let us forget that they [sic] have merely accelerated more
      than half a century of unrelenting American state terrorism
      . . . "

      Accompanied by a photograph of Tony Blair with bloodied
      hands, it was written by John Pilger, an expatriate
      Australian journalist who has long specialized in demonizing
      the United States.

      In the 1970s and '80s, Pilger was so notorious for
      ideologically motivated dishonesty that British journalists
      took to referring to ludicrously exaggerated or biased
      reporting as "pilgering."

      But the Mirror's editor, Piers Morgan, last year decided to
      make Pilger the tabloid's star columnist and ideological
      mainstay, rendering him newly respectable. He is now the
      loudest anti-American and anti-war voice in the United
      Kingdom, and his articles reach an audience of millions.

      Pilger's feverish anti-Americanism is a slightly cruder
      version of the theology promoted by U.S. academic Noam
      Chomsky, for whom the United States is the root of all
      global evil.

      A typical Pilger piece goes something like this (from The
      Guardian): "Having swept the Palestinians into the arms of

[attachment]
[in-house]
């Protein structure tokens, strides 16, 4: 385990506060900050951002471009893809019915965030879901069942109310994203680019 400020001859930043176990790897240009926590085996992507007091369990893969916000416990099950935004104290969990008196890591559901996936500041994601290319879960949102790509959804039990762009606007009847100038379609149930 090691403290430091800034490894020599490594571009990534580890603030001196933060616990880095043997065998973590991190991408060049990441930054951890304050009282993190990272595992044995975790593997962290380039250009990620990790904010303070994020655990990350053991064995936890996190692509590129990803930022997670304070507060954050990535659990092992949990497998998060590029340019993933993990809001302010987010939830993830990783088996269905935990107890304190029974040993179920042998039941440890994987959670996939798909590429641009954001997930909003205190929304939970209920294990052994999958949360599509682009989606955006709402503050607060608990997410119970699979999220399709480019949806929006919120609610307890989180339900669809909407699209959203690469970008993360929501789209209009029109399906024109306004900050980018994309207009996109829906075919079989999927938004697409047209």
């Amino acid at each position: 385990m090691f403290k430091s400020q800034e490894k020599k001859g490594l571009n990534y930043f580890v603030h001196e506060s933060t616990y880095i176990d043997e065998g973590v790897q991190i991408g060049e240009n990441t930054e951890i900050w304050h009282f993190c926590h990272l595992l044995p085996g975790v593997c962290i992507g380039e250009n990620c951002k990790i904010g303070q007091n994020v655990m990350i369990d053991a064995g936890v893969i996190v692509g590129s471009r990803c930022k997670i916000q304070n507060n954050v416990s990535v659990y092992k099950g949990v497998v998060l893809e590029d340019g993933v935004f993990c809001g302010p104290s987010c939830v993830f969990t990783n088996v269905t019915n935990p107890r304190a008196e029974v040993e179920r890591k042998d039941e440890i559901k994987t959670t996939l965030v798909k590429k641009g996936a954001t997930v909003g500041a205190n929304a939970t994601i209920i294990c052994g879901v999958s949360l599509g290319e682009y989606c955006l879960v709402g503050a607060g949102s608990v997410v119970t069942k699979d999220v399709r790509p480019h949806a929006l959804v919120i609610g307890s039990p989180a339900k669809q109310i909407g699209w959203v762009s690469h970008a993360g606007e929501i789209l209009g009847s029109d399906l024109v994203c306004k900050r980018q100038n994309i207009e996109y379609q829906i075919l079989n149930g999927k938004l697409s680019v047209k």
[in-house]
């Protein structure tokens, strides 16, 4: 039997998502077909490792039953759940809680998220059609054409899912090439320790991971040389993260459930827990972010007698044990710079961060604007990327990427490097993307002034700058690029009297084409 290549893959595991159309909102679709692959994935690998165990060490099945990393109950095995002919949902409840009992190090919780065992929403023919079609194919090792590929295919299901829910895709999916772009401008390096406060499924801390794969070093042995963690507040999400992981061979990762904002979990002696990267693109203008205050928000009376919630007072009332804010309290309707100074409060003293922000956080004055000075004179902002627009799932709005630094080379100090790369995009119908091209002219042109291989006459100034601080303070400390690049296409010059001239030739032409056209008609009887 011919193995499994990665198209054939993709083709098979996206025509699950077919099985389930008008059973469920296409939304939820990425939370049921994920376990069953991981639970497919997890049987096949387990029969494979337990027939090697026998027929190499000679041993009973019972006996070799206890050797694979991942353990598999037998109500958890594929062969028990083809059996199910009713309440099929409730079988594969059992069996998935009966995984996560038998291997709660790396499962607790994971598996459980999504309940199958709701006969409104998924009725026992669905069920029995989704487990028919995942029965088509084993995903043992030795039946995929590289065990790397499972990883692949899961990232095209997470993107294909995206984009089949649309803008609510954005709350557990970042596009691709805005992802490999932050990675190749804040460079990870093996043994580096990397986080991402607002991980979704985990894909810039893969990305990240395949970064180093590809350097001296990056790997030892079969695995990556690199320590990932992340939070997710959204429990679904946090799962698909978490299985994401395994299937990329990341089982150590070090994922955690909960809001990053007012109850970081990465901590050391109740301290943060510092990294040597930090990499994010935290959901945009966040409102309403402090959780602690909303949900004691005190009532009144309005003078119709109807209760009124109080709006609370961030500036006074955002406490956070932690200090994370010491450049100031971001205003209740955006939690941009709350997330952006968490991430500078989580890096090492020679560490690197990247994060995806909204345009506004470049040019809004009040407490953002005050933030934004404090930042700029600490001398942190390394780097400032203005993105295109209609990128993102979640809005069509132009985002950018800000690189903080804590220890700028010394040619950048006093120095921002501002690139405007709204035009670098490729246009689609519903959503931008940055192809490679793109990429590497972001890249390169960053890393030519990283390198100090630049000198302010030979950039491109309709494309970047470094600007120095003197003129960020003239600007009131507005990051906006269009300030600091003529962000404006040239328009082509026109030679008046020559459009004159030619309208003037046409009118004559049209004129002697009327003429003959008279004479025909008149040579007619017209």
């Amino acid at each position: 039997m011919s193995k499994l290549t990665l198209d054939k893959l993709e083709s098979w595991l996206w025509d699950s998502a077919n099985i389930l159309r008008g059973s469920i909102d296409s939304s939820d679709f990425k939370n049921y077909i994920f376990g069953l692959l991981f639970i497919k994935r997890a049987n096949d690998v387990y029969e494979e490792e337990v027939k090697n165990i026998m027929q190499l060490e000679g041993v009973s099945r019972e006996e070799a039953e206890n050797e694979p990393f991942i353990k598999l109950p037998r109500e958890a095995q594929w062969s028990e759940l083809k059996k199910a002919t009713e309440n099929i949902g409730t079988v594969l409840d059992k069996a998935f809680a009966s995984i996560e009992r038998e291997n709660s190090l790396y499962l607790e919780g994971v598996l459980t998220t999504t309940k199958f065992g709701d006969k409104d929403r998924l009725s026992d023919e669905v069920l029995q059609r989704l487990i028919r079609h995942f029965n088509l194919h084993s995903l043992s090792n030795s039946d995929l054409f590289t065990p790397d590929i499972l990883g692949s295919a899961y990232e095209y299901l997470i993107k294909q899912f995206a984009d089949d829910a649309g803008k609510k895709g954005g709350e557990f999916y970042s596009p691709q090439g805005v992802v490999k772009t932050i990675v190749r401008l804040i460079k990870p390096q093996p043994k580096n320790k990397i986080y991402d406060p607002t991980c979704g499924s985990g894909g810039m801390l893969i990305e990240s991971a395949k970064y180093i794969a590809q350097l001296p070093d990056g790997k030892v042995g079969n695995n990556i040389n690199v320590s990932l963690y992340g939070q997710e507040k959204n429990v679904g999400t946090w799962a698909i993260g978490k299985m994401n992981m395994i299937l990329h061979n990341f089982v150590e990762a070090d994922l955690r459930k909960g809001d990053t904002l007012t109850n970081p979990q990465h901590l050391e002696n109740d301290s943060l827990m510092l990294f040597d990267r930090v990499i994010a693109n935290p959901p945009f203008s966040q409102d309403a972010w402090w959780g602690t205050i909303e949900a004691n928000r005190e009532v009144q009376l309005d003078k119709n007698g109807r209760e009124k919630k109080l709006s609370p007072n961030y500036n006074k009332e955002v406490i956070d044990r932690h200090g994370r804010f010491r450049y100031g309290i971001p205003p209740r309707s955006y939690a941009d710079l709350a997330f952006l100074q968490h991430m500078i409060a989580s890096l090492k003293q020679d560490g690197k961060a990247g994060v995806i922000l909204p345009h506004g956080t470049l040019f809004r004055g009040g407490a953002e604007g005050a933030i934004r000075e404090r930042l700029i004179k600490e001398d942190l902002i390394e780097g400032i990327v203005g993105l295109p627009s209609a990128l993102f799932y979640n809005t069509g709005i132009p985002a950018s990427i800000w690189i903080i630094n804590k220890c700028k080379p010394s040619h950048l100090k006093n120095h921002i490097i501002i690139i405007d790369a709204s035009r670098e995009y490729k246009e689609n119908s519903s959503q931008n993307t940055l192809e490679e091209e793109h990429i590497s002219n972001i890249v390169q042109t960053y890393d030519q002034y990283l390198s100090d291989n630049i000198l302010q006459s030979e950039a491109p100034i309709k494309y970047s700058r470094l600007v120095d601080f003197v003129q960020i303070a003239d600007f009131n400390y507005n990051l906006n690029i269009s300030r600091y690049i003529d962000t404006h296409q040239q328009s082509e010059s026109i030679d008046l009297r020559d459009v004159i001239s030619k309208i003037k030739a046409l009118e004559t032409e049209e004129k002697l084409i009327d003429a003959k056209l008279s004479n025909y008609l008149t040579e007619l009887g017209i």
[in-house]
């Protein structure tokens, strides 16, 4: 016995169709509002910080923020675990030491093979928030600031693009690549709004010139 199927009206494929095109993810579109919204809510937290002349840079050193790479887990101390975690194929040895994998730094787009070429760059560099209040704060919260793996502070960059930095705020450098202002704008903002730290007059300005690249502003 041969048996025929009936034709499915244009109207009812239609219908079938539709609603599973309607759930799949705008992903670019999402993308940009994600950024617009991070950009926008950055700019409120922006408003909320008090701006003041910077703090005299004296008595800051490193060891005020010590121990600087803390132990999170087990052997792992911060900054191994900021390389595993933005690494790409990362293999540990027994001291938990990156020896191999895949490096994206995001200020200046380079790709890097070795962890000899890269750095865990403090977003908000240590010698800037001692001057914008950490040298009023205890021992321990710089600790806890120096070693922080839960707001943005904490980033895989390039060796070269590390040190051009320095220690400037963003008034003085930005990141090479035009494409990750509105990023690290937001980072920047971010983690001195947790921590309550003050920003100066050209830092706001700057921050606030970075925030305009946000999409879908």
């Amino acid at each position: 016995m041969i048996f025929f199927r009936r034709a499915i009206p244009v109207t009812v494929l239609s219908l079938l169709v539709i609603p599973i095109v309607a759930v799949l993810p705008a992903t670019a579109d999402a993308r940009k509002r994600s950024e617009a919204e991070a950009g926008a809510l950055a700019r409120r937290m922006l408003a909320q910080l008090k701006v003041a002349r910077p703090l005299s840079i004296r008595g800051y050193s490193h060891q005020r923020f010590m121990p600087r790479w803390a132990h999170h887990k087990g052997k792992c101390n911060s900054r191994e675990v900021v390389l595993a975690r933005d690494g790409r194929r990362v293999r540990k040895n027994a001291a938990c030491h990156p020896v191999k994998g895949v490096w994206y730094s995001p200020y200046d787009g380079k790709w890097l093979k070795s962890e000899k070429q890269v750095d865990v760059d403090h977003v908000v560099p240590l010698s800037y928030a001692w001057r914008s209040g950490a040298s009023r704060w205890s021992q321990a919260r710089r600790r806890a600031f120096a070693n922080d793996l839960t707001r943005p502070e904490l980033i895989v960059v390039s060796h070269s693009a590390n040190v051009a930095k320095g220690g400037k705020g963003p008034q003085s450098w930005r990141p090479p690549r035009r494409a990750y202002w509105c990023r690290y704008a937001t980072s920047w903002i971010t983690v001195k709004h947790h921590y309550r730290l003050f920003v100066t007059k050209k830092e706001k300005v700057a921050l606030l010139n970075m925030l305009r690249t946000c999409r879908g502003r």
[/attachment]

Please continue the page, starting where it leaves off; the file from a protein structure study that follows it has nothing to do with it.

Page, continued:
the supreme terrorist Ariel Sharon, the Christian Right
      fundamentalists running the plutocracy in Washington now
      replenish their arsenal in preparation for an attack on the
      22 million suffering people of Iraq."

      Note not only the hysterical jargon, but the false concern
      for the people of Iraq.

      There is something almost comical about the cliched Marxist
      language and content of statements like "the Washington
      regime of George W. Bush is now totalitarian, captured by a
      clique whose fanaticism and ambitions of 'endless war' . . .
      are a matter of record."

      But it really isn't all that funny that a major paper should
      render this sort of thing mainstream and respectable.
      Especially when (in the same article) Pilger goes on to
      liken the State of the Union speech to "that other great
      moment in 1938 when Hitler called his generals together and
      told them 'I must have war.'"

      Pilger may be as blind to the vileness of the comparison as
      he is to Saddam Hussein's oppression and genocide of Iraqis.
      But surely his editor must see the monstrous irony entailed
      in labeling "Nazis" those who, like Bush, want to overthrow
      a regime that has in fact used poison gas to murder its own
      civilians.

      It is true that the Mirror also prints columns by writers
      like Christopher Hitchens who favor war to overthrow Saddam.
      But these pieces don't represent the viewpoint of the paper
      and are not put on the front page. Nor do such pro-war
      articles mirror or in any way balance the kind of extremism
      that likens the Bush administration to the Third Reich.

      The largest shareholders in the Mirror's parent company,